MARK OF THE NINJA / Klei / PC
Mark of the Ninja has been exceptionally critically acclaimed - I haven't seen a score under 9 (or equivalent) from any media outlet big or small. That's good! But it's also made by the team that brought us Shank, a soulless repetitive brawler ... that's bad!
Fortunately, Mark of the Ninja is like the most polar opposite design philosophy from Shank that you can have while still basically being a 2D platformer. While Shank was Devil May Cry brought to 2D (chew through hordes of cloned mooks with ridiculous damage resistance and pointlessly flip between weapons to rack up "style points"), Mark of the Ninja is essentially Tenchu: Stealth Assassins brought to 2D (sneaky ninjer antics are the order of the day and you can often avoid combat entirely with a little patience.)
The setup is in the modern day, but you're a member of the last surviving ninja clan. Ninjas in this clan can get special tattoos that give them superhuman abilities when called up to perform some heroic feat, but the tattoos will eventually drive them mad so they have to commit seppuku when their mission is done. You are some nameless dude who has taken on the tattoos because a private military company of Hessians has moved into the tower next door and won't stop blasting Pantera at 2 am. Most of the game is spent infiltrating a couple of their facilities to find and execute their Chief Executive Hessian, but when they're all done with you find out Cheesy Master's whole plan was to steal their tech and create hybrid Hessian Ninjers which we don't approve of for some reason or another. So the back few levels of the game have you dealing with all that.
The primary influence here is obviously Tenchu but Klei also freely borrows mechanics from any other stealth game that work - for example Arkham Asylum's smooth transition between grapple points and hanging garrotings of enemies. Unlike Rikimaru and Ayame of Tenchu and The I'm Batman, however, melee combat is not really an option here for our tatted up protag. In a pinch you can knock a guard down for a couple of seconds, but once they are alerted to your presence your only viable option is usually to run and hide until they cool down. Health follows the Dudebro Military Shooter rules in that it auto-regens quickly when nothing is going on but it only takes a couple of bursts of gunfire to kill you. And later in the game there's snipers, Elite Mooks and Hessian Ninjers that can one-shot you.
What Mark of the Ninja brings to the table is an innovative "vision system" that somewhat realistically restricts character knowledge about enemy position and movements relative to where they are and what they're doing. For example - say you're crawling through a ventilation shaft underneath a room. Your ninjas super senses will enable you to hear the guards footsteps, represented by a series of white circles moving across the area. Find a grate to peek through and you can actually see them - pop back down into the vent and you'll be left only with a red impression of where you last saw them accompanied by the movement circles again. The game's greatest success is this system and deftly weaving it in (along with sensible context cue gameplay) in a way that makes sense and never feels unfair or broken.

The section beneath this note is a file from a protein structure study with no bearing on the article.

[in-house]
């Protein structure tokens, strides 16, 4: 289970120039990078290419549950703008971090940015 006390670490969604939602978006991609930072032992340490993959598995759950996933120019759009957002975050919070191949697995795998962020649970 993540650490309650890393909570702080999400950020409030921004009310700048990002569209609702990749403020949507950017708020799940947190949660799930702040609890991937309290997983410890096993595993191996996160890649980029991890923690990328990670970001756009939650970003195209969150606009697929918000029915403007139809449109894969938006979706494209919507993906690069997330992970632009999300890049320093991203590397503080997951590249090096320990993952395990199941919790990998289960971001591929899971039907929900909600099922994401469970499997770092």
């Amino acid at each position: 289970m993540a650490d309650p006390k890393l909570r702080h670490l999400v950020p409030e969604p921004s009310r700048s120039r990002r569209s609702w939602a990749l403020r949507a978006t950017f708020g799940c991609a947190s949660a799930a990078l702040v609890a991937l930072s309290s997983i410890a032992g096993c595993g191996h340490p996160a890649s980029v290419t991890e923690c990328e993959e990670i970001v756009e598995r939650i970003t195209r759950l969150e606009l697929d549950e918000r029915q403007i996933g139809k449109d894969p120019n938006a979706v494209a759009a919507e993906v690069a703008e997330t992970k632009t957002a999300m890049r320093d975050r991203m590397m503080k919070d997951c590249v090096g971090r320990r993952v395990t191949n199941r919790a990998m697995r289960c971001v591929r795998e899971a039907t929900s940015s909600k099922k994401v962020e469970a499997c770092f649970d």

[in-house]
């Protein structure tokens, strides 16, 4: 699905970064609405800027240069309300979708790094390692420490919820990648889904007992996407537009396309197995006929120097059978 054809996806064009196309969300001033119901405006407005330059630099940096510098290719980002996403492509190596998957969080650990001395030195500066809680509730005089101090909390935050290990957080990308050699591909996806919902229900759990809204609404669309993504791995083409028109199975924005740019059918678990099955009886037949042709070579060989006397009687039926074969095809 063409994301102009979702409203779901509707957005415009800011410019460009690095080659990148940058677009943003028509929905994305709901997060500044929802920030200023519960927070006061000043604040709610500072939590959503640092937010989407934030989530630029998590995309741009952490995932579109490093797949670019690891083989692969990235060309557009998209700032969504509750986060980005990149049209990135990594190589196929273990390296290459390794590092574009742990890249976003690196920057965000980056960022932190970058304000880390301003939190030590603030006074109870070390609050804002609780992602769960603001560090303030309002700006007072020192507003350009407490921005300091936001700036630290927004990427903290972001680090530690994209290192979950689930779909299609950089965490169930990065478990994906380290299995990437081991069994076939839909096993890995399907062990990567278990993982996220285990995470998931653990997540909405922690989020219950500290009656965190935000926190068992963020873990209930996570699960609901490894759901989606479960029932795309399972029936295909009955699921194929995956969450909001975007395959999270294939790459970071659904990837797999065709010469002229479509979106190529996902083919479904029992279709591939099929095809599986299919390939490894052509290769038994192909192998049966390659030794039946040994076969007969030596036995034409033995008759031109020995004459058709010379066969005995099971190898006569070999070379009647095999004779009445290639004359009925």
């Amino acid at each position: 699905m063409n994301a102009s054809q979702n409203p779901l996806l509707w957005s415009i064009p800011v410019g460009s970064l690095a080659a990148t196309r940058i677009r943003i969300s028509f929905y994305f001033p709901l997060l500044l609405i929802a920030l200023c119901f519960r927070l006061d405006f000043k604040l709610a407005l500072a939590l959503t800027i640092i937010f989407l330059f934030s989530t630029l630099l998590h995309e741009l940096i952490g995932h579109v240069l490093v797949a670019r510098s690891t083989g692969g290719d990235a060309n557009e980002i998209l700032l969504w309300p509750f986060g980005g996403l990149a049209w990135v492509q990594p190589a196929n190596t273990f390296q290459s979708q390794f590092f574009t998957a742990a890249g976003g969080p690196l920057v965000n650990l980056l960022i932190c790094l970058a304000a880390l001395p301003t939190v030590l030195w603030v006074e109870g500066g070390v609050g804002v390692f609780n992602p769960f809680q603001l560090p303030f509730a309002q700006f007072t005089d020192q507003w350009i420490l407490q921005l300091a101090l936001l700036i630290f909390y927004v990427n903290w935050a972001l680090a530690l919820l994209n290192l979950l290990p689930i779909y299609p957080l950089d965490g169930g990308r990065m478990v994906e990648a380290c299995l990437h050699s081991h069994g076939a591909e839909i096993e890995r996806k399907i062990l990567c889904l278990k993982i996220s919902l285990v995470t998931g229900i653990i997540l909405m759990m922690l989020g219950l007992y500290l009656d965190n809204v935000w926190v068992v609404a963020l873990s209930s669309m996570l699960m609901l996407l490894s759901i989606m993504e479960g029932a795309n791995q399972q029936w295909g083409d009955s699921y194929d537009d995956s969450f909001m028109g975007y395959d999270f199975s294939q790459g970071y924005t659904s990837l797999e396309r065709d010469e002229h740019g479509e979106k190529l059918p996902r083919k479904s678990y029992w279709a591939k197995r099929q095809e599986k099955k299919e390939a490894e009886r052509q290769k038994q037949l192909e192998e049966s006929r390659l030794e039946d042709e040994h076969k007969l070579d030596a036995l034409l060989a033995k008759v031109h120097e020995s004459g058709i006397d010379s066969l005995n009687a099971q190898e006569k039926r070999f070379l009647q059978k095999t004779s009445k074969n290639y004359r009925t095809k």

Complaints with Mark of the Ninja are few and minor, but I felt there was juuust enough to not quite merit a 5/5. It has the same cutscene art of Shank, that sort of cheap-looking Cartoon Network / Flash style. Aside from not being particularly impressive, the kiddie tone also totally clashes with the dark material of the game. The art design takes a sharp turn for the awesome once in-game, but the cutscenes just don't do it. The story and characters are also pretty threadbare and not at all engaging on their own merits. Klei also doesn't have the cultural cachet of the Tenchu games to work with, where the designers were basically paying homage to the quirks and aesthetic of the badass 1960s and 70s samurai movies they had grown up with in Japan. Tenchu is lovably cheesy; Mark of the Ninja is just cheesy. I didn't care for having to do a mini-QTE for each stealth kill, either; they're not difficult but I felt it broke up the pace of the game. The biggest complaint is simply that I felt I kind of had to drag myself through the final few levels. The whole arc leading up to the assault on the Hessian Tower is great because the game is slowly incorporating new elements with each level. After you kill CEO Hessian, however, you've seen all the possible upgrades and pretty much all of the enemy types to boot. The only major new addition from that point forward is the Hessian Ninjers; they're a great enemy as they can grapple, climb walls and chase you into hiding spots, but you also don't see them until the final couple of levels. The back 1/3 of the game really kind of feels tacked on just to add gameplay time to the whole thing.
Klei won some indie awards for this game and I really don't know that that's fair - their games always seem to be released and promoted by a major publisher and in this case they received a considerable infusion of Microsoft Bux (and marketing power) in return for not publishing on the PS3 and Wii. They certainly do deserve some kind of commendation, though; after playing Shank I would have never guessed they had this sort of thing in them, but they've managed to create the best 2D stealth game yet. I'm sure we'll be seeing its context cue conventions and vision mechanics copied in at least a handful of titles going forward.